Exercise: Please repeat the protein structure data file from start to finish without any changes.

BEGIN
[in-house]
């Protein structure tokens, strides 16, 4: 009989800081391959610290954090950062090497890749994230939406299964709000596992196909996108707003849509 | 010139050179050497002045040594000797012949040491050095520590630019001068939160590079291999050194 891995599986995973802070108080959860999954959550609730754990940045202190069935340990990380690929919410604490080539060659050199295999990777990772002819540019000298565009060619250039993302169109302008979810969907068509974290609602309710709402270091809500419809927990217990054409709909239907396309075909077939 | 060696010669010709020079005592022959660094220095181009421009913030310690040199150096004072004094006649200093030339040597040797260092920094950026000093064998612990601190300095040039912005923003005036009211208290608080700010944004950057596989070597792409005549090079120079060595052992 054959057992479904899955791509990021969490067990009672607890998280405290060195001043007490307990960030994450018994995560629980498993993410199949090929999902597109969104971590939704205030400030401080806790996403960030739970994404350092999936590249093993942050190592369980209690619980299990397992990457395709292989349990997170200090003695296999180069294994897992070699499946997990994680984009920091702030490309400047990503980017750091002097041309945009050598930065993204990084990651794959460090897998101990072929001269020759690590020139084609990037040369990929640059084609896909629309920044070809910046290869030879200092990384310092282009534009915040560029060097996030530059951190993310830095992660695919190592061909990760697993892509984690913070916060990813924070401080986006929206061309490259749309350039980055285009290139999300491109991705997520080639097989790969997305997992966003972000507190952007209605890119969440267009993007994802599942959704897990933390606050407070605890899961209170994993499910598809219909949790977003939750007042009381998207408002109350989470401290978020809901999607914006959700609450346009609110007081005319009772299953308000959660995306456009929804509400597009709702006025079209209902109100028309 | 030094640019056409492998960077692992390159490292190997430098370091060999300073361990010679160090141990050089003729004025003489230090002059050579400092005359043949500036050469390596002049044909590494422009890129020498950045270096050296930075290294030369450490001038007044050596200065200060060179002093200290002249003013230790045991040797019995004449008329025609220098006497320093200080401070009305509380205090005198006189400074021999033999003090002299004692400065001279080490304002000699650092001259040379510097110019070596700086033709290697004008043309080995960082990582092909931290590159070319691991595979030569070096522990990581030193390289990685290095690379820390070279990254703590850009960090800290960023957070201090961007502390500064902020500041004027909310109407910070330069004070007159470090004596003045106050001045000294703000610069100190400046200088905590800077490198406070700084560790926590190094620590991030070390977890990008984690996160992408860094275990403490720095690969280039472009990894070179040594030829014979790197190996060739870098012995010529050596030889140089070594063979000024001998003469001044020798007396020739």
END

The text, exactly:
[in-house]
């Protein structure tokens, strides 16, 4: 009989800081391959610290954090950062090497890749994230939406299964709000596992196909996108707003849509 | 010139050179050497002045040594000797012949040491050095520590630019001068939160590079291999050194 891995599986995973802070108080959860999954959550609730754990940045202190069935340990990380690929919410604490080539060659050199295999990777990772002819540019000298565009060619250039993302169109302008979810969907068509974290609602309710709402270091809500419809927990217990054409709909239907396309075909077939 | 060696010669010709020079005592022959660094220095181009421009913030310690040199150096004072004094006649200093030339040597040797260092920094950026000093064998612990601190300095040039912005923003005036009211208290608080700010944004950057596989070597792409005549090079120079060595052992 054959057992479904899955791509990021969490067990009672607890998280405290060195001043007490307990960030994450018994995560629980498993993410199949090929999902597109969104971590939704205030400030401080806790996403960030739970994404350092999936590249093993942050190592369980209690619980299990397992990457395709292989349990997170200090003695296999180069294994897992070699499946997990994680984009920091702030490309400047990503980017750091002097041309945009050598930065993204990084990651794959460090897998101990072929001269020759690590020139084609990037040369990929640059084609896909629309920044070809910046290869030879200092990384310092282009534009915040560029060097996030530059951190993310830095992660695919190592061909990760697993892509984690913070916060990813924070401080986006929206061309490259749309350039980055285009290139999300491109991705997520080639097989790969997305997992966003972000507190952007209605890119969440267009993007994802599942959704897990933390606050407070605890899961209170994993499910598809219909949790977003939750007042009381998207408002109350989470401290978020809901999607914006959700609450346009609110007081005319009772299953308000959660995306456009929804509400597009709702006025079209209902109100028309 | 030094640019056409492998960077692992390159490292190997430098370091060999300073361990010679160090141990050089003729004025003489230090002059050579400092005359043949500036050469390596002049044909590494422009890129020498950045270096050296930075290294030369450490001038007044050596200065200060060179002093200290002249003013230790045991040797019995004449008329025609220098006497320093200080401070009305509380205090005198006189400074021999033999003090002299004692400065001279080490304002000699650092001259040379510097110019070596700086033709290697004008043309080995960082990582092909931290590159070319691991595979030569070096522990990581030193390289990685290095690379820390070279990254703590850009960090800290960023957070201090961007502390500064902020500041004027909310109407910070330069004070007159470090004596003045106050001045000294703000610069100190400046200088905590800077490198406070700084560790926590190094620590991030070390977890990008984690996160992408860094275990403490720095690969280039472009990894070179040594030829014979790197190996060739870098012995010529050596030889140089070594063979000024001998003469001044020798007396020739």